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August 2018 Issue
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Pivotal moment for tramping’s future

Access to walks in the upper North Island is under threat as more tracks close to protect kauri. Photo: Wilderness

Growing up in Central Otago, the Southern Alps were the first natural features that engendered a connection to the landscape in me and an urge to see more – the urge to explore. While the upper North Island lacks the glaciated peaks of the south, since moving north five years ago, I’ve found kauri elicit that same sense of awe and wonder.

But now it seems there’s a real risk that we could lose these ‘alps of the north’. Kauri dieback disease is continuing to spread rapidly, killing almost every tree it infects, and we don’t know how to stop it. In this knowledge vacuum, the Walking Access Commission (see page 11) has made the bold call that, unless we close access to all kauri forests, we may lose them. As the sight of skeletal kauri crowns in the forest becomes more common, such drastic measures may be necessary to give breathing space to find a proven cure or prevention strategy.

At the same time, more people are heading into the forests and the hills than ever before. A recent Sports NZ survey found a quarter of adults have been tramping in the past year, well ahead of participation rates for the cornerstone Kiwi sports of rugby, cricket and netball. Tourists are also heading to the hills in record numbers. Latest figures show 602,000 overseas visitors, or a sixth of all tourists, went tramping during their visit last year, and half of all tourists visited a national park.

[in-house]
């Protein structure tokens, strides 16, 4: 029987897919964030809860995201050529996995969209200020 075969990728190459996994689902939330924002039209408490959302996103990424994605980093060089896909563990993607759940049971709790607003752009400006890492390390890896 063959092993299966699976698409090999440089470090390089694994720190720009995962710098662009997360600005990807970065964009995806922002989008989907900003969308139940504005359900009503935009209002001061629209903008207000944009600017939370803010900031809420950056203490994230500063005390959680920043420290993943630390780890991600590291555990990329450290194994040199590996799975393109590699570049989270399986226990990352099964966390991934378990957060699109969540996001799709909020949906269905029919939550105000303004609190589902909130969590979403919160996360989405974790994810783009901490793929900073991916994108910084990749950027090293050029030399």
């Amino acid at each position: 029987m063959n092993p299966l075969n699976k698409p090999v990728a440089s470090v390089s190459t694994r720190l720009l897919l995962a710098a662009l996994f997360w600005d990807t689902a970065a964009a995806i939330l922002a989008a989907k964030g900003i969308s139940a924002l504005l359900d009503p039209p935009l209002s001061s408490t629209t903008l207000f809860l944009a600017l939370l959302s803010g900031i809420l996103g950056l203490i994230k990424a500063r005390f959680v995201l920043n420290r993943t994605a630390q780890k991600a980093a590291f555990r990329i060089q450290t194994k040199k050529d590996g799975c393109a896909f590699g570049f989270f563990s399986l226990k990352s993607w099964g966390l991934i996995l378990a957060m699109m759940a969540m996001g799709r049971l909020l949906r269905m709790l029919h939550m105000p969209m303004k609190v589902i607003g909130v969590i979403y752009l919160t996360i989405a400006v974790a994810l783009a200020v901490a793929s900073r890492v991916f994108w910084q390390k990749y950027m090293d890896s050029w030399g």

But while tramping has never been so popular, the threats to access have never been so great. In the South Island, track closures are being mooted as farmers say the impact of thousands of tourists is becoming too much to bear, while kauri dieback has been called the greatest threat to public access in New Zealand’s history.

At this juncture, the NZ Recreation Association, Federated Mountain Clubs and the Walking Access Commission are calling for a nationwide plan to ensure access is enhanced, not lost. They want landowners, central government, councils, NGOs – and trampers – to help develop and fund a strategy to build, maintain and develop more tracks, and to ensure access in perpetuity. The success of organisations like the Backcountry Trust has shown what the outdoors community is able to do to save and expand what we have. It’s time for a vision – and funding – to ensure tramping, and the network of facilities that sustain it, can grow and thrive in the future. 

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